Friday, March 28, 2008

Motorola Takes Steps to Appease Icahn

When it comes to activist campaigns at super-sized technology companies like Motorola Inc., patience is the name of the game, especially when you're Carl Icahn. The megatechnology company said Wednesday it will split into two independent, publicly traded companies, thus separating its struggling mobile-phone business from its broadband and mobility-solutions operations.
This, of course, is a large part of what Icahn wanted. But even with victory, Icahn continues to agitate for change at Motorola, whose stock is still in the doldrums at around $10 a share. Icahn wrote a letter to Motorola that despite its agreement to split the company up he still wants management to install a candidate, Keith Meister, he had put up for election to the board in a proxy contest. Meister directs funds controlled by Icahn. Icahn also raised questions about Motorola's decision to wait until 2009 to complete its breakup plans.
And this contest was not the first time Icahn pressed for changes at Motorola. Icahn started his public efforts in 2007 by launching a proxy contest to nominate a director candidate for the board of Motorola, which had a stock market capitalization at the time of $42 billion. Icahn lost his campaign, but it was close -- he received 717 million votes while the incumbent director attained 931 million.
This was considered a major loss for Icahn, but was it really? Motorola agreed to cut 7,500 jobs, saving it roughly $600 million, in what can be argued was a partial response to Icahn. The restructuring continued when Motorola's CEO Ed Zander resigned.
Icahn himself hiked his stake to 6.3% and took his campaign into high gear. He launched a new proxy contest at the Schaumburg, Ill., company in an attempt to secure records relating to the hiring of senior executives and corporate strategy, especially regarding its mobile-devices business. The raider-turned-activist spoke to institutional investors at a Riskmetrics event in New York on Feb. 6 about activism in general -- but his real goal was to gain support for his insurgency at Motorola. His effort to gain their support appears to have worked -- its impossible to win an activist campaign at a large capitalization company without the support of institutions.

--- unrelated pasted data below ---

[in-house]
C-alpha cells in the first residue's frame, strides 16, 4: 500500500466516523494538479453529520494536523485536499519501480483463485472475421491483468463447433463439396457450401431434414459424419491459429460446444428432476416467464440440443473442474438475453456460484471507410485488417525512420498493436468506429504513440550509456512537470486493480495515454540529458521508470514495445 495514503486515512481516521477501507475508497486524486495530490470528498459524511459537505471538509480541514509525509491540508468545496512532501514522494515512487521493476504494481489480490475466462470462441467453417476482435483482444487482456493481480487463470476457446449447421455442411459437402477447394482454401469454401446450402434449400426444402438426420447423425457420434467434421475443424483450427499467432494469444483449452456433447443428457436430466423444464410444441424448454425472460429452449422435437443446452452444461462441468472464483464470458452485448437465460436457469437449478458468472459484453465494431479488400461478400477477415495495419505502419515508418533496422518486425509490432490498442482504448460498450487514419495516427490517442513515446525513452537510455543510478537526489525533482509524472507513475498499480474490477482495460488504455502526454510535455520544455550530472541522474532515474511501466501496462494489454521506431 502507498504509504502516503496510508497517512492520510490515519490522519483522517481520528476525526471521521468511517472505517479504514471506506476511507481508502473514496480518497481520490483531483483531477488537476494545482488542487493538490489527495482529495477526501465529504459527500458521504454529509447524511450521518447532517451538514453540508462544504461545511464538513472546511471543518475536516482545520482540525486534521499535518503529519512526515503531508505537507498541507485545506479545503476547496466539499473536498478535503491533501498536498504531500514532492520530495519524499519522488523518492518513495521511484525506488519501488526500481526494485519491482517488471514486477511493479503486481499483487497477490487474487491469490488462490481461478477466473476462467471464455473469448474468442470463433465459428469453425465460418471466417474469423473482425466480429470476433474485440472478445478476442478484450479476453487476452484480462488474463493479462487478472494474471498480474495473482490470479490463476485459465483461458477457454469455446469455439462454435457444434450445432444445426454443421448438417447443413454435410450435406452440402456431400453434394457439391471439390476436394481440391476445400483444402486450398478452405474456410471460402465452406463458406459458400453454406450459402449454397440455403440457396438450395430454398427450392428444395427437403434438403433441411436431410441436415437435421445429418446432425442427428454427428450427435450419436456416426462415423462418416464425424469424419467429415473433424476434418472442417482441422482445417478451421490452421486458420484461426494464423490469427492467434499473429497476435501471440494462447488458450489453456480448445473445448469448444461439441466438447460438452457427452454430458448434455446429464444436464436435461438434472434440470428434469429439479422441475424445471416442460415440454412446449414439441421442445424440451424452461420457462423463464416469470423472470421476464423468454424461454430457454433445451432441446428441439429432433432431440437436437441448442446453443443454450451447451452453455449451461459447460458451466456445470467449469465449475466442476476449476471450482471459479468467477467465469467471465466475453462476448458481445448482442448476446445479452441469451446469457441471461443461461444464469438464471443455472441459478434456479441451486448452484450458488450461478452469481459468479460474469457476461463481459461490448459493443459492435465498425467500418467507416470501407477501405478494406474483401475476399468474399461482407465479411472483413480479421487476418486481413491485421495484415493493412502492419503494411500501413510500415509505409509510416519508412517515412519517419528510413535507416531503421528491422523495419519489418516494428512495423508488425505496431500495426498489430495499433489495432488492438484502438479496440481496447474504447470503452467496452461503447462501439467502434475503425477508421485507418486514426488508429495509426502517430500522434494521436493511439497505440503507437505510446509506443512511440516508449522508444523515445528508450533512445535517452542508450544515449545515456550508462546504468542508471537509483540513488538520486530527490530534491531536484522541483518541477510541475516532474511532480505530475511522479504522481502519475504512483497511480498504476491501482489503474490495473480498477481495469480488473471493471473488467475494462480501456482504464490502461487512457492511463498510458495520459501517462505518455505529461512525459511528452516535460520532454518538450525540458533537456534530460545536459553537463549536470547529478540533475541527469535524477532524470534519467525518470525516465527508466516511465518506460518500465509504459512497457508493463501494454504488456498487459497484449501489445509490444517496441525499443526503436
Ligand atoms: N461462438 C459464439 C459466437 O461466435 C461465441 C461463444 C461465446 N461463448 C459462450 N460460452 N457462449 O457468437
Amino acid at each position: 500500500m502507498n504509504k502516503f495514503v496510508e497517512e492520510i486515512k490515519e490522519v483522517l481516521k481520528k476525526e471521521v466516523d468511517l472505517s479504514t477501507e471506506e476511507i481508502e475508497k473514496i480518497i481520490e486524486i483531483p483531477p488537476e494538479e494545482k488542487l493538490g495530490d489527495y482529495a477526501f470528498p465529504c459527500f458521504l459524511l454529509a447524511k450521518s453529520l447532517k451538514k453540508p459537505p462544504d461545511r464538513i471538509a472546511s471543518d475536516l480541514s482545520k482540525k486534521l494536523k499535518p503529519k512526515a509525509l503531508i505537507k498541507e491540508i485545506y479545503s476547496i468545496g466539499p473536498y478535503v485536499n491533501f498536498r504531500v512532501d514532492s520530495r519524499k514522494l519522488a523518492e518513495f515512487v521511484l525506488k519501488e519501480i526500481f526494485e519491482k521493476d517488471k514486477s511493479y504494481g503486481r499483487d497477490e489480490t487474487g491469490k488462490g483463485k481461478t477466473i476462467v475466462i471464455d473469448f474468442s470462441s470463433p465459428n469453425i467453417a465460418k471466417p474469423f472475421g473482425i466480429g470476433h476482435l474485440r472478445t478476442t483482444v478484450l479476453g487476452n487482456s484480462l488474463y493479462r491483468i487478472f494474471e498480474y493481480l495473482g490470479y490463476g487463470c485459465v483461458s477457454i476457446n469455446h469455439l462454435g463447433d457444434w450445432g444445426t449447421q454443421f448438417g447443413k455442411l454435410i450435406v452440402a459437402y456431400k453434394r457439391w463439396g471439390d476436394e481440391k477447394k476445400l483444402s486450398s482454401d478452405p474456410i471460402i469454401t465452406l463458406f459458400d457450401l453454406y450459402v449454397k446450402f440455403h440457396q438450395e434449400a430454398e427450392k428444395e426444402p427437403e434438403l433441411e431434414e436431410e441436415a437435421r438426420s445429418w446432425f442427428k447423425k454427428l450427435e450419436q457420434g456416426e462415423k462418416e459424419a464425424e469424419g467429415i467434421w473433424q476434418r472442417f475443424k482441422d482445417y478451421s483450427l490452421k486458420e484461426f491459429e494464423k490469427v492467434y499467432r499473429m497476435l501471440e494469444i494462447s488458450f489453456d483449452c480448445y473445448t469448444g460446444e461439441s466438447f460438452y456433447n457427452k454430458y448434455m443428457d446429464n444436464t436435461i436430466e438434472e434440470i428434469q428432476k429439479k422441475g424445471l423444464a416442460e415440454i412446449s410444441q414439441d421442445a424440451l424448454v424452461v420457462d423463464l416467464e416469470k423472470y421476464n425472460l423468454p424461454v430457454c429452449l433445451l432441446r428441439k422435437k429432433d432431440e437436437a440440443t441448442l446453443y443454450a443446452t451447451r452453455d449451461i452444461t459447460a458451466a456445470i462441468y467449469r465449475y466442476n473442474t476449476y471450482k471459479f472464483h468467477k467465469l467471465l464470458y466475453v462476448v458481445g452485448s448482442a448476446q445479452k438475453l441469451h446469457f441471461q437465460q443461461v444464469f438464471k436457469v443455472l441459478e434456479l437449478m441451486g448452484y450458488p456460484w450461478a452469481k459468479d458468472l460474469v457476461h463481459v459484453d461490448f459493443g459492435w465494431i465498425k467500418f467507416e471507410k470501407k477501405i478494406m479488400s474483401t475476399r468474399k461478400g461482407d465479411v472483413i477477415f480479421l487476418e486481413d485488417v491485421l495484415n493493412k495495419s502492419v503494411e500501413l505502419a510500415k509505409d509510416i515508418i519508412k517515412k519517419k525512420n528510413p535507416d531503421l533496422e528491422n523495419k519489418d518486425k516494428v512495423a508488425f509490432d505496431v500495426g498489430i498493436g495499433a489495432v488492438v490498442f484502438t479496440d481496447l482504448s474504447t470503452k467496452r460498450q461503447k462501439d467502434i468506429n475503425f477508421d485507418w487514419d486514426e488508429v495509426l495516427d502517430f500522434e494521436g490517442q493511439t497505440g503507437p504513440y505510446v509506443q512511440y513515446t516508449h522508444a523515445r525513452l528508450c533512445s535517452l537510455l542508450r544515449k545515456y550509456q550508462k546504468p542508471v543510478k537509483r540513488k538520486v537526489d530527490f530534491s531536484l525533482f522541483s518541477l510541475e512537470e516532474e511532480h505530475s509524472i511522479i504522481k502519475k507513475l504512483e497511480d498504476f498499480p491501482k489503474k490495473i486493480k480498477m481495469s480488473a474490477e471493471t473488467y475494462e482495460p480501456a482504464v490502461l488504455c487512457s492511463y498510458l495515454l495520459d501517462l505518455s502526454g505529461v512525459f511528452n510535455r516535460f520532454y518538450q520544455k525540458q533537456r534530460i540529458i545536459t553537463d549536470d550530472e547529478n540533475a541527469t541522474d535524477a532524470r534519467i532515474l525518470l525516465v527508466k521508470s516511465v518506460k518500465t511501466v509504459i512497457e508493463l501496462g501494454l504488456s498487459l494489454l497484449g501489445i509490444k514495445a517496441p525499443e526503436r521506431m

Icahn's success prompted other activist type investors to back his endeavors, and more institutions privately backed his campaign. One of the more interesting supporters is YouTube activist Eric Jackson, who launched his own effort.
Jackson last year used a YouTube video he dubbed "Plan B for Motorola" to attract support from other micro-investors. Like Icahn, Jackson wanted Zander gone, much of the board replaced and a new head of Mobile Devices with a clear strategy. He got the backing of roughly 150 investors with about $600,000 in shares, less than 1% but significant nonetheless. "They didn't move quickly enough, so starting late last year, we started saying that the best course of action, given the extent of the problems in the company, was to break it up," Jackson said.
And now Icahn is still pressing for changes. He still must be patient. - Ron Orol

Monday, March 24, 2008

Glass Lewis on CtW's activist effort at Morgan Stanley

Proxy advisory firm Glass Lewis & Co.’s recommendation Monday on Morgan Stanley is a mixed bag for an activist labor union backed fund.
CtW Investment Group, an organization that advises pensions for unions belonging to the Change to Win labor group, on March 12 had launched a “just vote no’ campaign, calling on investors to vote against Morgan Stanley chief executive John Mack from his role as chairman of the brokerage firm. They also wanted to see investors vote against two other directors, Robert Kidder and Howard Davies at the company’s scheduled April 8 annual meeting.

Glass Lewis gave the investors a split decision, recommending against the re-nomination of Kidder and Davies, but opting to support the company’s decision to keep Mack in the position of board chairman. The advisory firm said Mack’s removal would be too much for the company: “We believe shareholders should support Mr. Mack’s continued tenure,” Glass Lewis reported. “Simply put, we believe that additional turnover at the CEO position would not serve their best interest at this time.”

Ctw have a different perspective. This is what they had to say March 12: “We believe the circumstances surrounding these risk management failures demonstrate the need for stronger independent leadership at Morgan Stanley. Consistent with best governance practice, we believe John Mack should not serve simultaneously as Chairman and CEO, and are urging shareholders to vote “Against” Mr. Mack to convey that message to the Board.”